Is climate change shaping U.S. Arctic posture? For much of its modern history, the U.S. has been considered a reluctant Arctic state, given its limited interest in the High North. In 2015, a survey by the Arctic Studio conducted in the U.S. found a greater affinity among Americans for the Rocky Mountains, the Great Plains, and the Pacific than the Arctic. Anecdotes such as the Seward’s icebox, or the answer sent by President Taft to the discoverer of the North Pole, Robert Peary (“I do not know exactly what I could do with it”), or the “Forgotten War” fought in the Aleutians, are usually quoted as proof of the minimalist US posture towards the Arctic.
For centuries, the remoteness and inhospitable nature of the Arctic (the “inaccessible bulwark” according to British geographer Halford Mackinder in the 1940s) has granted the U.S. continental defense in the Northern hemisphere, and has represented a bulwark in geopolitical planning. Today, this assumption is melting away.
Climate change is presenting totally new geostrategic scenarios in the Arctic. On the basis of a review of major defense documents, it can be argued that climate change is acting not only as a “threat multiplier” – a successful term coined by Sherri Goodman, former U.S. Deputy Undersecretary of Defense (Environmental Security) and (full disclosure) Senior Strageist at the Center for Climate and Security – but also as a growing concern for homeland defense.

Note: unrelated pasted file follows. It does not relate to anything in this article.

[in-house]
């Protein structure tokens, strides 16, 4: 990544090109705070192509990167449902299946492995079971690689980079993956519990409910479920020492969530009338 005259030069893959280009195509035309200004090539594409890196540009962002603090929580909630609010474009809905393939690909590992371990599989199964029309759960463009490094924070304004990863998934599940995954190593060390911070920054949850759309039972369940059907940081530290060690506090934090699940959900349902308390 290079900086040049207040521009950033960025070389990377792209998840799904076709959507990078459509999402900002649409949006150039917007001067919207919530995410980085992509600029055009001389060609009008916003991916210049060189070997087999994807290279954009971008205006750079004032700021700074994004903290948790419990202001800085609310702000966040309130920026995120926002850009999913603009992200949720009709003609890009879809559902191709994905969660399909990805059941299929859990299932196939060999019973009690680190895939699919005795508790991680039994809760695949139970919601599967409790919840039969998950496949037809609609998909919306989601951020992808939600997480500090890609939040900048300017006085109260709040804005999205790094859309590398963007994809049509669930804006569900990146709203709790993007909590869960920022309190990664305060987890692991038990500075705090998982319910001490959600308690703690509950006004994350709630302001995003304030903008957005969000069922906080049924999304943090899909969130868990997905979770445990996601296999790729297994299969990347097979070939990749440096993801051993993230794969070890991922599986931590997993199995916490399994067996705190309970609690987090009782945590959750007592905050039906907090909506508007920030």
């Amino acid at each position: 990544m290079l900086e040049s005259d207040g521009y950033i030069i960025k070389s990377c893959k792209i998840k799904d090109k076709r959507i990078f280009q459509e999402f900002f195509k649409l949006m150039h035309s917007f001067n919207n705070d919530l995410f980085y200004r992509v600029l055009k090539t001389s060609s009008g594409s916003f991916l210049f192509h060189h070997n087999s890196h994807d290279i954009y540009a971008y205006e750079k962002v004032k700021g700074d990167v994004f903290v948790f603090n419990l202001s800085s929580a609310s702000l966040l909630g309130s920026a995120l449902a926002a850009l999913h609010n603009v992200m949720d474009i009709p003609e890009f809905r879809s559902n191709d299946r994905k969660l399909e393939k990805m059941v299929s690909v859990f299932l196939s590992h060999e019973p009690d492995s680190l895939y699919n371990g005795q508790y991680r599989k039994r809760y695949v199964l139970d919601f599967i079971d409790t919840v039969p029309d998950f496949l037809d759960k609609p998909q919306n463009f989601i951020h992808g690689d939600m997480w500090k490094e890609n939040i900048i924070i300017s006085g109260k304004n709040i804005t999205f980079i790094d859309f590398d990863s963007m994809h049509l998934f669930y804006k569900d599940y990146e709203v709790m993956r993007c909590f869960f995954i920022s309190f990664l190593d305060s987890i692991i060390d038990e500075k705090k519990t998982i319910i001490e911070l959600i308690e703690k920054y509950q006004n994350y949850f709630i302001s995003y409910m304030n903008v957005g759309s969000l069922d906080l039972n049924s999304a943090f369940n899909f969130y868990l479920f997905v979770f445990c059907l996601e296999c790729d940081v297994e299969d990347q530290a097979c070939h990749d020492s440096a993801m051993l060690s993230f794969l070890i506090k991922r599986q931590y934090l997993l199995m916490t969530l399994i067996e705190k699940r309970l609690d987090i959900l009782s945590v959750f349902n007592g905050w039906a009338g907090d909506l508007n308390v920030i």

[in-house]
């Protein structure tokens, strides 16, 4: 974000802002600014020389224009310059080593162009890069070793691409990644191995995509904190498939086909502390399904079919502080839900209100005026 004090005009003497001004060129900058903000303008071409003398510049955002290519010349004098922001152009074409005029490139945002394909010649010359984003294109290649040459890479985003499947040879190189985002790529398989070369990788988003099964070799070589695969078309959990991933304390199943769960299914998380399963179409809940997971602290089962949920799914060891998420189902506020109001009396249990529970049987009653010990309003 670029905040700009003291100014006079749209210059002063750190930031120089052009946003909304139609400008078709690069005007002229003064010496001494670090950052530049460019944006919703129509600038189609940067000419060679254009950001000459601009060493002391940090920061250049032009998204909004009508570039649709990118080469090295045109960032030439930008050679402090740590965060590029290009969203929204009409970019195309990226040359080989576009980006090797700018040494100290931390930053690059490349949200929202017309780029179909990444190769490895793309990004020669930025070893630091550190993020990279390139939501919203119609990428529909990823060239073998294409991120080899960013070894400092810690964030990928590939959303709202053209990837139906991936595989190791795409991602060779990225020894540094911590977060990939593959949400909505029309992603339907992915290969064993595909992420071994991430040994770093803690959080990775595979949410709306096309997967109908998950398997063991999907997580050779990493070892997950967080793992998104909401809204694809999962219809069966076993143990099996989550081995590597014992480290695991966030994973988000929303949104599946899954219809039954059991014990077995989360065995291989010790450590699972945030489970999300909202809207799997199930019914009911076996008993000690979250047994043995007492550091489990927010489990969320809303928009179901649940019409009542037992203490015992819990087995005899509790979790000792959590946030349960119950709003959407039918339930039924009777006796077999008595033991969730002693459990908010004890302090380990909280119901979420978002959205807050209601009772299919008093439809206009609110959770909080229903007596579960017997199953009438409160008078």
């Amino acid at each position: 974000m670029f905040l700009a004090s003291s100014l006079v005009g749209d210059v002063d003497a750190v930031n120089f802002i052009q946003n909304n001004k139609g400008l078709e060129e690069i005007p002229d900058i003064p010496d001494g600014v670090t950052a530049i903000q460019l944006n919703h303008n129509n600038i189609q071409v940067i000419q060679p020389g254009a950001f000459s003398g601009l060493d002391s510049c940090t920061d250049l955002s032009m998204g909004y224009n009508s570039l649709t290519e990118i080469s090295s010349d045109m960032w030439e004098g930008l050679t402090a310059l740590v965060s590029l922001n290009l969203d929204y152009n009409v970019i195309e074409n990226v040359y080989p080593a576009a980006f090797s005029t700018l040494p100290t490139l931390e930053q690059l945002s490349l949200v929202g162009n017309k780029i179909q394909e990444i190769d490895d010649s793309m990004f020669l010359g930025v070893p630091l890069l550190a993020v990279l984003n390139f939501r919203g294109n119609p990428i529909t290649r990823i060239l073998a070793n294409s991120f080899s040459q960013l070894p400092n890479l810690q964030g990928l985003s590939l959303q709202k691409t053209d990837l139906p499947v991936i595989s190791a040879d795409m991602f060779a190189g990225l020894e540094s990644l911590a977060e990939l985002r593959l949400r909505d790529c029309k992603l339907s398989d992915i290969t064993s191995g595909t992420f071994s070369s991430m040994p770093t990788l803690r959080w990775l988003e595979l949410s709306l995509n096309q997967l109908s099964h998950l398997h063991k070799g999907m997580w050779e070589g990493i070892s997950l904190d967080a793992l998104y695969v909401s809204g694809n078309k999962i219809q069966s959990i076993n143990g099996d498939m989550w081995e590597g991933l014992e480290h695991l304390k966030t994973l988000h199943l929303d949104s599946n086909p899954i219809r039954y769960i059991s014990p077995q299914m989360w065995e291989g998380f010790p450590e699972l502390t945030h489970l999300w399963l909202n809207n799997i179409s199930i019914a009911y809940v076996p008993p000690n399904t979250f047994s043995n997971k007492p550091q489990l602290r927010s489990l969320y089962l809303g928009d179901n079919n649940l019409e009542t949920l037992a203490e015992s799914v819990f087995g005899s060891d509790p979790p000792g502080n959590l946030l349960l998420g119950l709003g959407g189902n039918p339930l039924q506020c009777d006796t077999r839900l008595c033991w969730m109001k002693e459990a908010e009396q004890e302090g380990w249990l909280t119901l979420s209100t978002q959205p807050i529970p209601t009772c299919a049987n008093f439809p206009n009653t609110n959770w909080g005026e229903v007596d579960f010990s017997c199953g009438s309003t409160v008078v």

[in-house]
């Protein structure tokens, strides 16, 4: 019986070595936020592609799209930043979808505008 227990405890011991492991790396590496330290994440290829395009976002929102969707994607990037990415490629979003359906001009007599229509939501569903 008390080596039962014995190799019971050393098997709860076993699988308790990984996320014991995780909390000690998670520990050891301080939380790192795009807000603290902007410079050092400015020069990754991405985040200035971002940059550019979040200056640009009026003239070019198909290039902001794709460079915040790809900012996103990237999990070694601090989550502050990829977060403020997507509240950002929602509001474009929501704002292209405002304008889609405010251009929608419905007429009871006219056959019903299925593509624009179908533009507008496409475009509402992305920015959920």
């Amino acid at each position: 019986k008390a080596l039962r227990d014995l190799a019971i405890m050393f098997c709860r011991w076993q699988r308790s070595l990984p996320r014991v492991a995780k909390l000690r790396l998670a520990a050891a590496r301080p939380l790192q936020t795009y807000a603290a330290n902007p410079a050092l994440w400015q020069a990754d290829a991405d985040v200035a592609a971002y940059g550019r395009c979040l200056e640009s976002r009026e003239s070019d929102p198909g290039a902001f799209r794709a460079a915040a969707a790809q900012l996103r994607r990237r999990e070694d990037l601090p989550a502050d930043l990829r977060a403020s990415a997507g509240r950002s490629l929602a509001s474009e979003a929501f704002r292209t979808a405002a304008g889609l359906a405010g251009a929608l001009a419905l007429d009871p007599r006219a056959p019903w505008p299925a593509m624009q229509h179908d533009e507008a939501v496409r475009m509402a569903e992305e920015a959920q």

Climate change in the Arctic is increasing the vulnerability of what was once conceived a constant in geopolitical planning. This is demonstrated, for example, by the last Arctic Strategy by the Department of Defense (2019), and in particular by recent testimony from NORTHCOM and NORAD Commander, Gen. Terrence J. O’Shaughnessy. Both examples address a new frontline of homeland defense made by the opening of a new avenue of approach to the continent.
Such a concern represents a notable change to the traditional American perspective on the Arctic and is the result of an intensive journey dating back to the 1990s by the military (initially the Navy) and government officials particularly attentive to the changes that the Arctic environment was undergoing. Thanks to this cooperation, it was acknowledged that climate change was affecting all levels of strategy – from naval operations, to military interventions abroad, from major powers’ competition to the survival of fundamental military assets and installations themselves. The Arctic is now particularly vulnerable and the melting of the ice cap poses a further concern over the physical erosion of national borders, aggravated by competition over resources and spill-over effects.